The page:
The premiere of Ottone on 12 January 1723 inaugurated what proved to be a very successful year for Handel. By its close he had moved into his own house on Brook Street where he set about completing the score of what was to become Giulio Cesare. Like Handel’s other operas, Ottone was never performed again until renewed interest in baroque opera seria in the later twentieth century led to a handful of performances and one excellent recording, but it has been overshadowed by the popularity of its close neighbours Giulio Cesare, Tamerlano, and Rodelinda, which were all composed in a burst of extraordinary creativity between mid-1723 and January 1725. In its day, however, Ottone was phenomenally successful, and it received four revivals within a decade – remarkable in an age notable for its insatiable appetite for new compositions. A sure sign of its popularity are the numerous reports of badly behaved crowds, be it overenthusiastic footmen in the upper galleries or the duel at the ninth performance between ‘a Scotch Nobleman and an English Baronet’, which was only stopped by the arrest of both combatants.
Part of the opera’s success – and no doubt the accompanying high passions – was due to the debut of a long awaited arrival. As early as October 1722 the London Journal had reported that a ‘Mrs Costona, an extraordinary Italian singer…is expected daily from Italy’. ‘Mrs Costona’ was of course Francesca Cuzzoni, who went on to create some of Handel’s finest soprano roles of the 1720s. Handel rewrote much of the score of Ottone in anticipation of Cuzzoni’s debut as Teofane, adding several first-rate arias and duets that make the present revival so welcome.
Capturing the original? Image: www.englishtouringopera.org.uk
Yet Ottone is not an opera without its challenges. For all its stylistic elegance the libretto is an unhappy compression of that used for Antonio Lotti’s Teofane, and while Haym retained the scope of the narrative he omitted much of the supporting context with the result that sudden plot changes are left unexplained. Last week’s performance overcame this difficulty, and one of its greatest achievements was the sense of momentum it gave to the narrative, through the recitatives as much as the arias. James Conway’s belief in the dramatic potential of the score paid dividends, and it was so refreshing to see a director treat the recitatives with the attention and gravity they deserve instead of filling them with gimmicks intended to sustain the audience’s attention. Here was proof recitatives need not be boring.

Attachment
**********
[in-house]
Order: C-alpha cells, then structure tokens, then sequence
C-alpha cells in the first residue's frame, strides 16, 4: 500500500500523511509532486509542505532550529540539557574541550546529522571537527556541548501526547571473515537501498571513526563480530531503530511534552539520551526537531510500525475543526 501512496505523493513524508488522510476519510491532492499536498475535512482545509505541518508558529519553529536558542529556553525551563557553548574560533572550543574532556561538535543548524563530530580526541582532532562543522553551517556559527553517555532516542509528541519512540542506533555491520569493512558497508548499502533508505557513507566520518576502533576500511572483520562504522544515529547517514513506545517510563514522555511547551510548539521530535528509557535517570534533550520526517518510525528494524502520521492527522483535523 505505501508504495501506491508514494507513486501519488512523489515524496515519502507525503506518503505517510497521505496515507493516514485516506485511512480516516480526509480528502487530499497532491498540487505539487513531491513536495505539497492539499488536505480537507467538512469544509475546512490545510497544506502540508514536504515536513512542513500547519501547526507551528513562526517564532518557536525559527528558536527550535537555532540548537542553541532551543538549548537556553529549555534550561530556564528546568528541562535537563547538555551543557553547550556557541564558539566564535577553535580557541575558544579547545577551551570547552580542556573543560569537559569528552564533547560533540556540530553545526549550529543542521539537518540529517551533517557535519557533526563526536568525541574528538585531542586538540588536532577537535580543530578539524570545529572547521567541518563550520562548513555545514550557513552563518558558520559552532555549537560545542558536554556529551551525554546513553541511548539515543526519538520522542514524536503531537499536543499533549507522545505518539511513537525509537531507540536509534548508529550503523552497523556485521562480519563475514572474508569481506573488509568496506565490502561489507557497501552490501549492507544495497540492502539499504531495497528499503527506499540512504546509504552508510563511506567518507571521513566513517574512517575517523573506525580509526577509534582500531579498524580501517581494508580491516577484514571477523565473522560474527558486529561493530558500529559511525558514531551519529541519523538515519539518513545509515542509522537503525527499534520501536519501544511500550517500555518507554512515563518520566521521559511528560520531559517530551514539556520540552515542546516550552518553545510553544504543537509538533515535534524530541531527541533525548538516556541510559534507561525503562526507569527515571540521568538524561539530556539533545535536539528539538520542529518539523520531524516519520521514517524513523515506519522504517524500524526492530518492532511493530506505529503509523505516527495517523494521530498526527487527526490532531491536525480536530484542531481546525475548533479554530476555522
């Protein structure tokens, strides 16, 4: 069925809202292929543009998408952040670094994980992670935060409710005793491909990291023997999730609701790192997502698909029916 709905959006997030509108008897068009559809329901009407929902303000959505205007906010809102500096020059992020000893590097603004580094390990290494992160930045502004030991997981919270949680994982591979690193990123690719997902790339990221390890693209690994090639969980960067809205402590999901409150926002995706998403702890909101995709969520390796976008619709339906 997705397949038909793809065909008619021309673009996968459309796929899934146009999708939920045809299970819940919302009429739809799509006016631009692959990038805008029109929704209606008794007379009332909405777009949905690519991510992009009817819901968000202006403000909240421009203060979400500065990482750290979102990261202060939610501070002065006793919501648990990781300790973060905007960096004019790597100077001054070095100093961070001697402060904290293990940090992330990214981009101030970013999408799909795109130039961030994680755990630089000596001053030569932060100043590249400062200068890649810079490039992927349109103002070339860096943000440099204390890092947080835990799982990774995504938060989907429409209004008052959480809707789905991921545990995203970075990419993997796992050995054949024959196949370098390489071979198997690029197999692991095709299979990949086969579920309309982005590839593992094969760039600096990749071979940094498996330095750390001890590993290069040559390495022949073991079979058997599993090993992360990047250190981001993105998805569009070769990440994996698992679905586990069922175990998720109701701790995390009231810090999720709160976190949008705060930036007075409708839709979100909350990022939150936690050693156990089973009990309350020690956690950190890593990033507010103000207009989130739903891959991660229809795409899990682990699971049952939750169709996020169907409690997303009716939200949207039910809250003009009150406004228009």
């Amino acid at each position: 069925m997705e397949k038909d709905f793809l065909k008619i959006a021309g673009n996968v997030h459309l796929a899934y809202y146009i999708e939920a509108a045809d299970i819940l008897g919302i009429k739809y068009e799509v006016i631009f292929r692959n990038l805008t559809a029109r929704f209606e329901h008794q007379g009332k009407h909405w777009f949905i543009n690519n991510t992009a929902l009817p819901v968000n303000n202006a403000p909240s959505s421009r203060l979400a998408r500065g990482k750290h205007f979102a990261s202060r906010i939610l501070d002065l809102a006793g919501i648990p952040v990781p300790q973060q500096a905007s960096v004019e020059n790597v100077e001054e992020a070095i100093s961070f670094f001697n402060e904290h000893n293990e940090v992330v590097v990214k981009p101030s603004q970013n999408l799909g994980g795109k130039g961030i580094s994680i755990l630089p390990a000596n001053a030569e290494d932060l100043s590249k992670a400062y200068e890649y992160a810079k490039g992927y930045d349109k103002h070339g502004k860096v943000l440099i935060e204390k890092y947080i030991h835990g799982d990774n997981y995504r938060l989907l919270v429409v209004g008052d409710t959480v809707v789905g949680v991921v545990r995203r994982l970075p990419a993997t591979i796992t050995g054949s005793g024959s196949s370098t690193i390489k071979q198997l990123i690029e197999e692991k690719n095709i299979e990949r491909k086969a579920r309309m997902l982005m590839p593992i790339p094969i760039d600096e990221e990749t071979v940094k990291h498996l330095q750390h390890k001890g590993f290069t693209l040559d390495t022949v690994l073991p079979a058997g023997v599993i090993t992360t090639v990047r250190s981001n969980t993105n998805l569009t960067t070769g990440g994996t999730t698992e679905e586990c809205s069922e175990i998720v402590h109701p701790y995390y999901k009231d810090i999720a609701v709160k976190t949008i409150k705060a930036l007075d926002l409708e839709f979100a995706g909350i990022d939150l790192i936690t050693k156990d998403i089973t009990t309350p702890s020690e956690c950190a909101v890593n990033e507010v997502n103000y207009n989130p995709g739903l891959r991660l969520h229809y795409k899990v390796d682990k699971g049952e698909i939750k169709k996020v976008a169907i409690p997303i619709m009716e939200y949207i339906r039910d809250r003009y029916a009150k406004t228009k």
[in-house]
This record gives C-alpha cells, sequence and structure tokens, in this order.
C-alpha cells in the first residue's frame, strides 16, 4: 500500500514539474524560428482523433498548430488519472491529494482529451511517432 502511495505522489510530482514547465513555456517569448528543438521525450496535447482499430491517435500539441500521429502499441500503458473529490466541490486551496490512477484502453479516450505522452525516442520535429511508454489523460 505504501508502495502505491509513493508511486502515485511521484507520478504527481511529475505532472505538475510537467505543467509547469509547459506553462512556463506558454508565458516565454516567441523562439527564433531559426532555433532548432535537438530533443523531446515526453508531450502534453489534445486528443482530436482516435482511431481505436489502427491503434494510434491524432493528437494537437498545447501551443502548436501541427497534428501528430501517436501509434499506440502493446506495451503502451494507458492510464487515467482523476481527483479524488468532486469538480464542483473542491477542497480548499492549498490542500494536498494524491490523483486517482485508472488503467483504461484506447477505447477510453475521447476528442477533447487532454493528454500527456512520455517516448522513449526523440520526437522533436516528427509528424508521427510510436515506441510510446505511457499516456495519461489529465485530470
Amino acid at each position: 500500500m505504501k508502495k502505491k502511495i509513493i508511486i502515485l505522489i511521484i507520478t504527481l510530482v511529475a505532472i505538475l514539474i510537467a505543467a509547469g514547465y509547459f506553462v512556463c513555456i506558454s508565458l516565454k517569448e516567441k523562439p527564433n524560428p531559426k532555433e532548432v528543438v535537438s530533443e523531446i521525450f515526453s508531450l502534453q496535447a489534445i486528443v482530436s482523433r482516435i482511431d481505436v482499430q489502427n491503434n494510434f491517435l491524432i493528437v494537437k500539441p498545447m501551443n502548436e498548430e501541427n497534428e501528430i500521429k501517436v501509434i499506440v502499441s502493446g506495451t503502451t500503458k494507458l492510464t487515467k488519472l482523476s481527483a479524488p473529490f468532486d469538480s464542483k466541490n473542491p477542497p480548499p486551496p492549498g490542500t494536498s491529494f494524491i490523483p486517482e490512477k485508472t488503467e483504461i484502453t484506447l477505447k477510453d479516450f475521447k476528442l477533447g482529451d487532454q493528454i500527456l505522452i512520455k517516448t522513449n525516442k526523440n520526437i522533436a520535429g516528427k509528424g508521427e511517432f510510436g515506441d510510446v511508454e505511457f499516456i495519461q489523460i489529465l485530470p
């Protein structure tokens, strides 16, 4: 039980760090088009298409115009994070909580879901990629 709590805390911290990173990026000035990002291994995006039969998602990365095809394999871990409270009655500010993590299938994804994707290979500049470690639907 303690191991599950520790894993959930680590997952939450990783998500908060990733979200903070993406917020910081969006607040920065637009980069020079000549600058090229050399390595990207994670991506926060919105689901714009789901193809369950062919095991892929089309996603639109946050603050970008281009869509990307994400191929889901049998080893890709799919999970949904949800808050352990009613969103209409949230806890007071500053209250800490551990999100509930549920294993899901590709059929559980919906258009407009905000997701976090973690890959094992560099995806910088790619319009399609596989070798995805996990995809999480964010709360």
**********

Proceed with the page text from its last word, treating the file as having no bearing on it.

For the most part this momentum was converted in the arias. The standout performance was Gillian Webster, a Handel veteran, as Gismonda. Mother of the treacherous Adelberto, Gismonda is the most complex character in the opera, and Webster adapted her versatile voice to the diverse music written for the part. Her lively cadenzas in the triumphalist opening aria ‘La speranza è giunta in porto’ were as successful as the affective sorrow of ‘Vieni, o figlio’, or ‘Come my beloved son’. Here Handel halts the rapid advance of the second act, and gives Gismonda a period for reflection in which her unconditional love for her condemned son, so far hidden by pride, pours out in a melody of haunting beauty. I must also mention the most enjoyable number of the evening, the ever pleasing duet ‘Notte cara’/’Darkness falling’ which concludes Act 2, which was stylishly delivered by Webster and Rosie Aldridge (Matilda).
Cuzzoni’s shoes were filled by Louise Kemény, a recent graduate with distinction from the Royal Conservatoire of Scotland, whose light, clear sound served her well in bringing out the innocence and naivety underscoring her famous first aria, ‘Falsa immagine’/’Image clear and bright’ – that aria, so the legendary anecdote goes, that Cuzzoni only agreed to sing after Handel’s threat of defenestration. Perhaps less successful was her rendition of ‘Affanni del pensier’/’Alone in lonely grief’, which demands darker, heavier colours to deliver its full impact, but I look forward to hearing Kemény’s voice develop more hues over the coming years.
My major quibble was with the English text. The broad arguments for and against translation are well rehearsed, but in this particular case singing in English was more of a hindrance, preventing good singers from unlocking the full dramatic potential of some of the arias. On numerous occasions the clear, crisp sounds of the Italian original were replaced by a muffled English text which denied passages of coloratura their power, and even left phrases difficult to decipher. Surely it is counterintuitive to translate an opera in the name of accessibility only to lose the audience in periods of indecipherable diction? Seeing that screens were used to add context to the narrative, subtitles wouldn't have been too much to ask.
The Old Street Band’s judicious approach was consistently good and at times excellent, although in other instances one felt that looser playing would have helped the singers carry off difficult arias. While the standard was consistently high, with notable individual performances, only occasionally did everything come together at the same time (combined with a serviceable translation). Somewhat frustratingly, therefore, it was no lack of talent or ability that kept this very good production just shy of being an excellent one, and I suspect that, even if the whole is not equal to the sum of its parts, Ottone has many dramatic tricks left up its sleeve.